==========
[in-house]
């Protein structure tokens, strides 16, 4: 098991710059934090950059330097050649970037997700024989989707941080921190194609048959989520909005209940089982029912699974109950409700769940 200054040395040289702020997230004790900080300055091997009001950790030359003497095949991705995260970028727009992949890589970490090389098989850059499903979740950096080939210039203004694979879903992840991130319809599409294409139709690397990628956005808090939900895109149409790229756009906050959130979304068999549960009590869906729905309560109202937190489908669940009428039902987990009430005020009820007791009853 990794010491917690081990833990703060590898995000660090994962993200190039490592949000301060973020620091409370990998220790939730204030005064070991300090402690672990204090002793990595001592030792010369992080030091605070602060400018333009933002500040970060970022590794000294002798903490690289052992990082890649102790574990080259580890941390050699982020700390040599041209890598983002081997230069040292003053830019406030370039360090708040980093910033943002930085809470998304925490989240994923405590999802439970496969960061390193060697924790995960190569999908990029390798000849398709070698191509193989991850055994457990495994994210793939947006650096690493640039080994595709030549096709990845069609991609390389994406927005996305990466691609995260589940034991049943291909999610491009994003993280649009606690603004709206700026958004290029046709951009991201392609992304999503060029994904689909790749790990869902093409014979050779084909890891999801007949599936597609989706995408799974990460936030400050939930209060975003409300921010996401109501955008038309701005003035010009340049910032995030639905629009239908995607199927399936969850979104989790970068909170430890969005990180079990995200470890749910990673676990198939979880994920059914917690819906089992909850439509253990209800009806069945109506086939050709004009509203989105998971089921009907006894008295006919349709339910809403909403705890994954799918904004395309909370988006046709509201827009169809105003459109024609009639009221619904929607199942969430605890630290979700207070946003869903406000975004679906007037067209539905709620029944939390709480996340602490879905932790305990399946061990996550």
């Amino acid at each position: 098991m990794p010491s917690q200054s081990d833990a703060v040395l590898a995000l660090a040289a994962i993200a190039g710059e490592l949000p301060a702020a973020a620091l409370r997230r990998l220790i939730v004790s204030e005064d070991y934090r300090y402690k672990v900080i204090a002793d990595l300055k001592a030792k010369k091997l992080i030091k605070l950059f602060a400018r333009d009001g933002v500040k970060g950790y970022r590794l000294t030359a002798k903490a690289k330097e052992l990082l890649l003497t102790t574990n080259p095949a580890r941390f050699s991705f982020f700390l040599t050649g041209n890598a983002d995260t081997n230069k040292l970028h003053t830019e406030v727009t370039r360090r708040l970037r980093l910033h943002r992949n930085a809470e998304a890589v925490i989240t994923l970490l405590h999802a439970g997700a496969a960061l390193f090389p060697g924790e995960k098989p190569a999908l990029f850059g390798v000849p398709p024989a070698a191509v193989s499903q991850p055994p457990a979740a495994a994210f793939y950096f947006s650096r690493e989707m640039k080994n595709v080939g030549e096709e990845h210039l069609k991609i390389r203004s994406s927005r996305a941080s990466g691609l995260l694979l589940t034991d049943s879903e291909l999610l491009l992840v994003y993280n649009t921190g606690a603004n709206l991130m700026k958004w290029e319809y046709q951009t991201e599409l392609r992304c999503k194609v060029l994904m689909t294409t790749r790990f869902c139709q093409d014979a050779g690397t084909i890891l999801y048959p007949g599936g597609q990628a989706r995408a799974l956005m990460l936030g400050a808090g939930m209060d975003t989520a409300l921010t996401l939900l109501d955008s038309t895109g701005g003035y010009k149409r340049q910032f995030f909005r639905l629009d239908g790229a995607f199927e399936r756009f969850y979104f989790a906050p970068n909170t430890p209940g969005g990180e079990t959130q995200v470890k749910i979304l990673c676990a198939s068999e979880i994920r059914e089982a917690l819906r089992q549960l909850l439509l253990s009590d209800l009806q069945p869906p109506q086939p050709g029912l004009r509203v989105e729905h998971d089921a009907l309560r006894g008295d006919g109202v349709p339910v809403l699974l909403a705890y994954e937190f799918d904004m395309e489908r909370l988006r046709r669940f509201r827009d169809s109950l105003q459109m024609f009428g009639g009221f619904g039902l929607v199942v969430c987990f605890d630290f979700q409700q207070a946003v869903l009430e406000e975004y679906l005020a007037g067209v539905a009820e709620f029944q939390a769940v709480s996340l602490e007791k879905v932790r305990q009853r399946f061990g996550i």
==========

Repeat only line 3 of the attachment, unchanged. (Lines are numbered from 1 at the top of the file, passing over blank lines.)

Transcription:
């Amino acid at each position: 098991m990794p010491s917690q200054s081990d833990a703060v040395l590898a995000l660090a040289a994962i993200a190039g710059e490592l949000p301060a702020a973020a620091l409370r997230r990998l220790i939730v004790s204030e005064d070991y934090r300090y402690k672990v900080i204090a002793d990595l300055k001592a030792k010369k091997l992080i030091k605070l950059f602060a400018r333009d009001g933002v500040k970060g950790y970022r590794l000294t030359a002798k903490a690289k330097e052992l990082l890649l003497t102790t574990n080259p095949a580890r941390f050699s991705f982020f700390l040599t050649g041209n890598a983002d995260t081997n230069k040292l970028h003053t830019e406030v727009t370039r360090r708040l970037r980093l910033h943002r992949n930085a809470e998304a890589v925490i989240t994923l970490l405590h999802a439970g997700a496969a960061l390193f090389p060697g924790e995960k098989p190569a999908l990029f850059g390798v000849p398709p024989a070698a191509v193989s499903q991850p055994p457990a979740a495994a994210f793939y950096f947006s650096r690493e989707m640039k080994n595709v080939g030549e096709e990845h210039l069609k991609i390389r203004s994406s927005r996305a941080s990466g691609l995260l694979l589940t034991d049943s879903e291909l999610l491009l992840v994003y993280n649009t921190g606690a603004n709206l991130m700026k958004w290029e319809y046709q951009t991201e599409l392609r992304c999503k194609v060029l994904m689909t294409t790749r790990f869902c139709q093409d014979a050779g690397t084909i890891l999801y048959p007949g599936g597609q990628a989706r995408a799974l956005m990460l936030g400050a808090g939930m209060d975003t989520a409300l921010t996401l939900l109501d955008s038309t895109g701005g003035y010009k149409r340049q910032f995030f909005r639905l629009d239908g790229a995607f199927e399936r756009f969850y979104f989790a906050p970068n909170t430890p209940g969005g990180e079990t959130q995200v470890k749910i979304l990673c676990a198939s068999e979880i994920r059914e089982a917690l819906r089992q549960l909850l439509l253990s009590d209800l009806q069945p869906p109506q086939p050709g029912l004009r509203v989105e729905h998971d089921a009907l309560r006894g008295d006919g109202v349709p339910v809403l699974l909403a705890y994954e937190f799918d904004m395309e489908r909370l988006r046709r669940f509201r827009d169809s109950l105003q459109m024609f009428g009639g009221f619904g039902l929607v199942v969430c987990f605890d630290f979700q409700q207070a946003v869903l009430e406000e975004y679906l005020a007037g067209v539905a009820e709620f029944q939390a769940v709480s996340l602490e007791k879905v932790r305990q009853r399946f061990g996550i």